We can incorporate this into your bespoke Bolivia journey.
Presenter, traveller, author and ex-Monty Python star, Michael Palin, was recently presented with LATA’s ( Latin America Travel Association ) 2013 Media Award for his recent TV series on Brazil, and for his wider work in promoting an understanding of Latin America in the UK and elsewhere.
The series of four BBC programmes focused on some the less discovered regions of this vast country including Lençois Maranhensis in the far north, Sao Luis, where European and African religious rituals come together in typically Brazilian celebrations, in Salvador, Michael has his fortune read by a priest who practises the local religion of Candomblé, to the vast wild wetlands of the Pantanal and finally to the southern extreme which feels like part of Bavaria.
David shared only a brief moment with Michael at the House of Lords event so we don’t know if he is planning any more ‘Select’ journeys to the region.
Our director David Horwell meeting London’s mayor Boris Johnson. We had a surprise visit to our office from London’s Mayor Boris Johnson. He came to our building which he described as ‘a womb of creativity and enterprise’ and had time to stop and chat with David about his future holiday plans which may include certain Latin American destinations. Boris’ father Stanley has already visited the Galapagos Islands and is an Ambassador for the Galapagos Conservation Trust, which raises money for conservation. We can’t reveal where Boris is thinking of going but it is unlikely to be Venezuela – where his old rival Ken Livingstone struck up a frienship with Hugo Chavez.
This month’s celebrity photo shows our director and ‘Mr Galápagos’ David Horwell meeting his hero David Attenborough. This was at a fund-raising dinner by the Galápagos Conservation trust, after their annual Galápagos Day event. For those interested in recent scientific research of the Galápagos archipelago and conservation of the ‘enchanted isles’ we suggest that you become members of The Galápagos Conservation Trust (UK) or your local ‘Friends of Galápagos’ organization. Each couple who books a Galápagos trip with us will be given a year’s membership to this laudable non-profit organization (UK only). David Attenborough has had a long association with the GCT and has taken part in debates and enthralled audiences at London’s Royal Geographical Society with his stories about filming his iconic wildlife documentaries. David Horwell is a leading authority on Galápagos having worked there as a naturalist guide in the Galápagos in 1978 and has been leading small group tours there almost every year since 1985 when this company was founded. He is author of Galápagos Wildlife: A visitor’s Guide (Bradt travel guides) and written many articles about the archipelago.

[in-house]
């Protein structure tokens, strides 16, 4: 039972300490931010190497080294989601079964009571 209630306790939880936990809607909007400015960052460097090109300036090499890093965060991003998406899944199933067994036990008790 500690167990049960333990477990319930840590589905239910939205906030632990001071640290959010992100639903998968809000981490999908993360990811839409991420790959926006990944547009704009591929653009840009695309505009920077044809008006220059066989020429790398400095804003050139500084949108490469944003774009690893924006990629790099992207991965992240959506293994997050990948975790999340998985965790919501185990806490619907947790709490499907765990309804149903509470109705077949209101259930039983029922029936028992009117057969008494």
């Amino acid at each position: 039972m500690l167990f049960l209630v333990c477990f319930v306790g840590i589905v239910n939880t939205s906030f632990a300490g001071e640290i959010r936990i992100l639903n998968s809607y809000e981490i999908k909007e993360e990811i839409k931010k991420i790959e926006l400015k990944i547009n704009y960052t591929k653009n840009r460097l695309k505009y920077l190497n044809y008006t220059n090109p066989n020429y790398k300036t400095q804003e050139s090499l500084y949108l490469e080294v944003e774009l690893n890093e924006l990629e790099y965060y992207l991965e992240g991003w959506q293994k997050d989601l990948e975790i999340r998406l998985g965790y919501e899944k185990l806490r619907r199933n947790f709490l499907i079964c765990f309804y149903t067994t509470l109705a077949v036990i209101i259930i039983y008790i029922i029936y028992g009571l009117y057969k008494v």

The Galápagos Islands have an almost legendary status among biologists, wildlife enthusiasts and adventurous travellers alike. At over 1,000km from the Ecuadorian mainland, the flora and fauna of this volcanic archipelago have long evolved in isolation. Today its lunar landscapes still remain remarkably untouched by human presence, and visitors are stuck by the supreme nonchalance of the animals that wade, waddle and soar around the islands, from amiable sea lions to flamboyant albatrosses.
Galápagos Wildlife: A Visitor’s Guide, 3rd edition, is the most up to date guide book to the archipelago. The lively text describes all the endemic animals (and more) and illustrated with superb colour photos on land and below the sea. All main visitor sites are described in precise detail with accompanying colour maps. This fully updated and extended third edition offers a colourful and informative guide to the island’s unique flora and its marine and terrestrial wildlife. Packed with fascinating facts about the species and their habitats; plus invaluable tips on when and where to see what, Galápagos Wildlife makes and engaging companion on the ground and an ideal souvenir. For all wildlife enthusiasts, contains over 140 colour photographs, written by licensed Galápagos naturalist guides David Horwell & Pete Oxford. Includes all major wildlife groups, from mammals to invertebrates, Island-by-island summary of key sites, with full-colour maps and and extended section on plants.
“Extremely useful, with a good section detailing all of the main visitor sites” The Daily Telegraph
“Bradt Travel Guides simply have the best wildlife coverage of any of the popular guide books” BBC
Signed copies of this best-selling guide are available direct from Select Latin America for £16.99 plus P&P – please contact us.